Hello readers! One of our talented West Coast-based correspondents, Tracy Gantz, has written a great guest blog peice about the Thoroughbred Classic Horse Show in San Juan Capistrano, Calif. I hope you enjoy! Photos will hopefully be added soon. Have a wonderful weekend!
Stone Cold Angel obviously didn't want to be a racehorse. He started only twice, for a $2,500 claiming tag at Los Alamitos. He beat one horse the first time at odds of 35-1 and finished last at 92-1 in his second. . .well, "attempt" is probably not a very apt word for his lackluster tour of the track.
But thanks to the efforts of many people who are working hard to provide second careers for ex-racehorses, Stone Cold Angel is turning into a very handy jumper. He was one of the stars of the first Thoroughbred Classic Horse Show, held April 20-21 at the Mission Viejo Horse Park in San Juan Capistrano, Calif.
Now called Noah, 9-year-old Stone Cold Angel (Slew of Angels--Imagry, by Northern Baby) won the .95-meter jumping division at the show en route to being named The Jockey Club's Thoroughbred Incentive Program's High Point Champion.
Another star of the show, Liberian Freighter, has a considerably loftier resume. When owned by Shawn Dugan, King Edward Racing Stable, and Charles Winner and trained by Hall of Famer Neil Drysdale, he earned $759,090 on the track. His 10 wins included victories in the 2010 Oak Tree Mile Stakes (gr. IIT) and 2011 Arcadia Stakes (gr. IIT) at Santa Anita and the 2011 Inglewood Handicap (gr. IIIT) at Hollywood Park.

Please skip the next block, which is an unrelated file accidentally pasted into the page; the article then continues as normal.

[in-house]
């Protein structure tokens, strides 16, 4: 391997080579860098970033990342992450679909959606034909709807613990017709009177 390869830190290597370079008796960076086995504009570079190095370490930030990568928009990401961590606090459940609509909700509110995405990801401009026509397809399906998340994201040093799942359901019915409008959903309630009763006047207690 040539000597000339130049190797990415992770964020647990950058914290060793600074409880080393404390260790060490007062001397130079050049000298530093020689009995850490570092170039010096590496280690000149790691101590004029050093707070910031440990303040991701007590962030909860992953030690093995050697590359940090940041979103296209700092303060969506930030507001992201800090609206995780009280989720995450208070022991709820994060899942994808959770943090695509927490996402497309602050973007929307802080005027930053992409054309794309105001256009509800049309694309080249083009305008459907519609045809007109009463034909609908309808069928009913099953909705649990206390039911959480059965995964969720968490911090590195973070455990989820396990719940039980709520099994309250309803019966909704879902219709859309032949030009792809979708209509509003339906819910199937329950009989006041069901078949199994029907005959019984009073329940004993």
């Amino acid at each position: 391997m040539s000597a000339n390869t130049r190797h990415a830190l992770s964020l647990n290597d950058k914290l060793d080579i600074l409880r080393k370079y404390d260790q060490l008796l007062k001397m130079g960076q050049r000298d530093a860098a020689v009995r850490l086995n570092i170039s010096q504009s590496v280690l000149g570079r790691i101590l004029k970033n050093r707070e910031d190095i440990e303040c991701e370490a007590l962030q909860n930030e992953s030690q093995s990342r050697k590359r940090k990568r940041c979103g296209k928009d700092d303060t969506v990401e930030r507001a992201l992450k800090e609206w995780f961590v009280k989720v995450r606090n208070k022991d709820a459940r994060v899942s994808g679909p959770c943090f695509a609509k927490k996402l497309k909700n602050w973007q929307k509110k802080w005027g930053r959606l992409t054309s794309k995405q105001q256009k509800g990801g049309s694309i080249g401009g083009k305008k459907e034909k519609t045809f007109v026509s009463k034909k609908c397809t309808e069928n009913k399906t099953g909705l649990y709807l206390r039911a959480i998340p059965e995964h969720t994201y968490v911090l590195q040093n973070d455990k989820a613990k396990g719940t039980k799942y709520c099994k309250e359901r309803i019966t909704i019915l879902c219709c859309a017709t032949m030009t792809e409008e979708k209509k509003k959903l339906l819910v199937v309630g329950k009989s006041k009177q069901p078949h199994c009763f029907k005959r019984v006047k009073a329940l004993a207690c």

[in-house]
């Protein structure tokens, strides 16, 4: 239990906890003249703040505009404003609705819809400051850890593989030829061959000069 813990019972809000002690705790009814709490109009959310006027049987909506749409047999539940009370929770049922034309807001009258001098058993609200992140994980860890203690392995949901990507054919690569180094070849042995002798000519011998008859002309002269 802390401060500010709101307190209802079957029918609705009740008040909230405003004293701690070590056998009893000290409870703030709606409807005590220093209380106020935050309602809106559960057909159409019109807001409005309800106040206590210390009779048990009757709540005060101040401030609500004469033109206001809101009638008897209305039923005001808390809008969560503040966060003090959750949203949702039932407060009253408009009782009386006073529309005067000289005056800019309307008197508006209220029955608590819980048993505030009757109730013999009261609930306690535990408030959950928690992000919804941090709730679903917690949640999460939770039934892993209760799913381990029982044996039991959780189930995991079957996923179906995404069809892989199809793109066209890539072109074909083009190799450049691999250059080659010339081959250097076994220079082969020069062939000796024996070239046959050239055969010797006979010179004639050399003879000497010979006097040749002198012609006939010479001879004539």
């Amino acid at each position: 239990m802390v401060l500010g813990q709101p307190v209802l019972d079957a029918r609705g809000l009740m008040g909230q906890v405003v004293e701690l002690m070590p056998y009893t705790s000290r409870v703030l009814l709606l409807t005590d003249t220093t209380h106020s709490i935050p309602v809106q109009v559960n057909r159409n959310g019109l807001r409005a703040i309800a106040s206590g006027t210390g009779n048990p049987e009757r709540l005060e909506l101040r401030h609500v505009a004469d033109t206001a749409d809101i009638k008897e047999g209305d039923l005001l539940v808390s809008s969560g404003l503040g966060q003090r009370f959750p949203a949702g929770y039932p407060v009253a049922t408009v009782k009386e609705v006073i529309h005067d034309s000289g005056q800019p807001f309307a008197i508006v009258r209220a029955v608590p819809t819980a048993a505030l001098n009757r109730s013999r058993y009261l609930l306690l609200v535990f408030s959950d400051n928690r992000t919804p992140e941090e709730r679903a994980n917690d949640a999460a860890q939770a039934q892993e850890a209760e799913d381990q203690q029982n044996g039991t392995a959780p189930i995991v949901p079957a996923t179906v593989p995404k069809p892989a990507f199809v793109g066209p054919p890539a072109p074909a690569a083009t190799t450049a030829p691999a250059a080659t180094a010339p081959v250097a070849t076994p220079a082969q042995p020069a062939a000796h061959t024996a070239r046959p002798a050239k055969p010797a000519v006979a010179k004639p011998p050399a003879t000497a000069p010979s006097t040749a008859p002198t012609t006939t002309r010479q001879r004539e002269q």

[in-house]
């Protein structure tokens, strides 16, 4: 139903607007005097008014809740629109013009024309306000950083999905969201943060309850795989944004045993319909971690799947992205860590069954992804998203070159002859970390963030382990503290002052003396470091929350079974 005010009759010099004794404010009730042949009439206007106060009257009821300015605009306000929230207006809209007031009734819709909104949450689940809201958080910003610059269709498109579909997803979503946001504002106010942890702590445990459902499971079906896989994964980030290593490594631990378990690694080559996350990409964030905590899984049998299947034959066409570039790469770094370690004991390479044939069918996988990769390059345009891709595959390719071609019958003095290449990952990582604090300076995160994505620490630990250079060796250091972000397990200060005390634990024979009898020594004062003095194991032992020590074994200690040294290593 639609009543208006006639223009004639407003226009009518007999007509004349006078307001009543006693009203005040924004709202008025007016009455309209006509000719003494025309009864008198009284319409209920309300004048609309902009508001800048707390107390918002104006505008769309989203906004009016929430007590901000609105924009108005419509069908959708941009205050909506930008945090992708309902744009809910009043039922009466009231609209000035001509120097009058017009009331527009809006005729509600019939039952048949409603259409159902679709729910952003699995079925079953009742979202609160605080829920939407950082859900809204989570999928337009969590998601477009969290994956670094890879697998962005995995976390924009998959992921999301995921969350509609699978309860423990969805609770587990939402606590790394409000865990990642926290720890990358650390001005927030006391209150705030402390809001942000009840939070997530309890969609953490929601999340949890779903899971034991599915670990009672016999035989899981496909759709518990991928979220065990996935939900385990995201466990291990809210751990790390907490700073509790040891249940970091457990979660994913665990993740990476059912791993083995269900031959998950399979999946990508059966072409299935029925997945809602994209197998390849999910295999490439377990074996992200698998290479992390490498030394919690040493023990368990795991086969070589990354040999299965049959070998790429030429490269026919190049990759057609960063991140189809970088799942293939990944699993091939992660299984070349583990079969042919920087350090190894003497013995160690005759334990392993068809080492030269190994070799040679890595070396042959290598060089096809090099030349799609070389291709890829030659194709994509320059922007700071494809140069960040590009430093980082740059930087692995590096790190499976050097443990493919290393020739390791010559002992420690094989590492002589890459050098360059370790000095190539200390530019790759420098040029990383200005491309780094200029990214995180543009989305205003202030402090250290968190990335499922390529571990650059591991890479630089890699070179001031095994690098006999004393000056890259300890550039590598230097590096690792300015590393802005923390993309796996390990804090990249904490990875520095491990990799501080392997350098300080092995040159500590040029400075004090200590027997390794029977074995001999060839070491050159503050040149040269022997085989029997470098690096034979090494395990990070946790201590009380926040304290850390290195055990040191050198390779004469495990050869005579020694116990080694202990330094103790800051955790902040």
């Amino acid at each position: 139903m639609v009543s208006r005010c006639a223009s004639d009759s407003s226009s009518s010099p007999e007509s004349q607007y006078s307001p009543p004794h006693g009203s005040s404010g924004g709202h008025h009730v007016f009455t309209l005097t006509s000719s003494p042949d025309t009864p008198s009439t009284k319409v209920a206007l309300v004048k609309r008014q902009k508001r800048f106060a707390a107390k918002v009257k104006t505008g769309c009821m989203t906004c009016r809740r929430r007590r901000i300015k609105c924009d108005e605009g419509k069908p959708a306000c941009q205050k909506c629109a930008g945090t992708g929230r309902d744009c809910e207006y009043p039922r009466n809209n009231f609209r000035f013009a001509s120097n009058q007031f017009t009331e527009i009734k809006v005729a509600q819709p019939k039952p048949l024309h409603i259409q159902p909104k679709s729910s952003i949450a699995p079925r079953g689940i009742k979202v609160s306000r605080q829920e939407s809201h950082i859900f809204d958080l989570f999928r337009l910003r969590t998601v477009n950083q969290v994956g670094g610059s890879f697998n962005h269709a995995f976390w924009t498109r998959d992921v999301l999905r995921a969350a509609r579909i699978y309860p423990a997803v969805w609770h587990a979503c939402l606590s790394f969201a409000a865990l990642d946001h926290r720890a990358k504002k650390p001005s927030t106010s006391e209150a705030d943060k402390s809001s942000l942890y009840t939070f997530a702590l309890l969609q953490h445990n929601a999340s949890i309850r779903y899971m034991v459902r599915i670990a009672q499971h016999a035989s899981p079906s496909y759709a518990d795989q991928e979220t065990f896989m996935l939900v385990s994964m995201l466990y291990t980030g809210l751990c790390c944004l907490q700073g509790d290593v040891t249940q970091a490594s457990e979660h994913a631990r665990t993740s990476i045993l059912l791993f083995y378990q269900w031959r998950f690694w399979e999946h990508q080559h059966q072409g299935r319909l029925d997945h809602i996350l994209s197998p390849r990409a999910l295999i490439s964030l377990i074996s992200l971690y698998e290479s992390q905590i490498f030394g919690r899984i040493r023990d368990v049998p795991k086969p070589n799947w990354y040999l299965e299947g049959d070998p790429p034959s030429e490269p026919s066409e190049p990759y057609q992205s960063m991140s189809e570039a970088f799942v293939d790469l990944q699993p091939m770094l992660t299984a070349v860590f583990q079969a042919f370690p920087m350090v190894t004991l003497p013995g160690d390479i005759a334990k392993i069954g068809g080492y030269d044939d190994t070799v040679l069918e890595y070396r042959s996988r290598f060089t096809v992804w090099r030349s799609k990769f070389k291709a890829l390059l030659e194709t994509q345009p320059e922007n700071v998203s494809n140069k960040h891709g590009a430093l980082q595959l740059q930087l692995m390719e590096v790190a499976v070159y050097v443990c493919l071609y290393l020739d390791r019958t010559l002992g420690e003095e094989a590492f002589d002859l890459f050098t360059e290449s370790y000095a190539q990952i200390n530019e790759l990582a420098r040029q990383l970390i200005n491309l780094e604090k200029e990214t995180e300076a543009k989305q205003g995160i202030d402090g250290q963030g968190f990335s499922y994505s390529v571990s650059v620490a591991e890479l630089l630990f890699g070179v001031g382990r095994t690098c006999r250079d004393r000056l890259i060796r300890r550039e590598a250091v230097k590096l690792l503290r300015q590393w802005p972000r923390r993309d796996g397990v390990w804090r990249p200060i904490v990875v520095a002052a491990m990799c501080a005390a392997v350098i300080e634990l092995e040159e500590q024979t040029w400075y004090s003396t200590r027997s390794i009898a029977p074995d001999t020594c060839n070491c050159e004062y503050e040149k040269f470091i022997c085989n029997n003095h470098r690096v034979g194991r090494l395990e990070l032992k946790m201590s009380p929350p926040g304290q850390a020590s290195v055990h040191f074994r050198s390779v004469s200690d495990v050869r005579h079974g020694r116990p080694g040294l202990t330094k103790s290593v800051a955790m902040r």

Liberian Freighter at Hollywood Park; photo by John Chun
Retrained as a hunter, Liberian Freighter just eight months after his final start won two classes--one over fences and one on the flat--with Kristin Hardin riding.
Hardin enjoyed the experience of the TCHS, an event designed solely for Thoroughbreds. She could tell the people who brought the more than 75 horses in for the inaugural show felt passionately about their animals.
"When you hear people speak of their horse using 'he' or 'she,' it tells a lot about the love they have for their animal," Hardin said.
Liberian Freighter winning over jumps under Kristin Hardin; photo by John Chun
Nicole Schwartz spearheaded the creation of the show, designed as the first of three annual events she hopes will become a major stop on the California show circuit. Schwartz knows about finding second careers for racehorses, as she is the board president of Neigh Savers Foundation, which places former runners.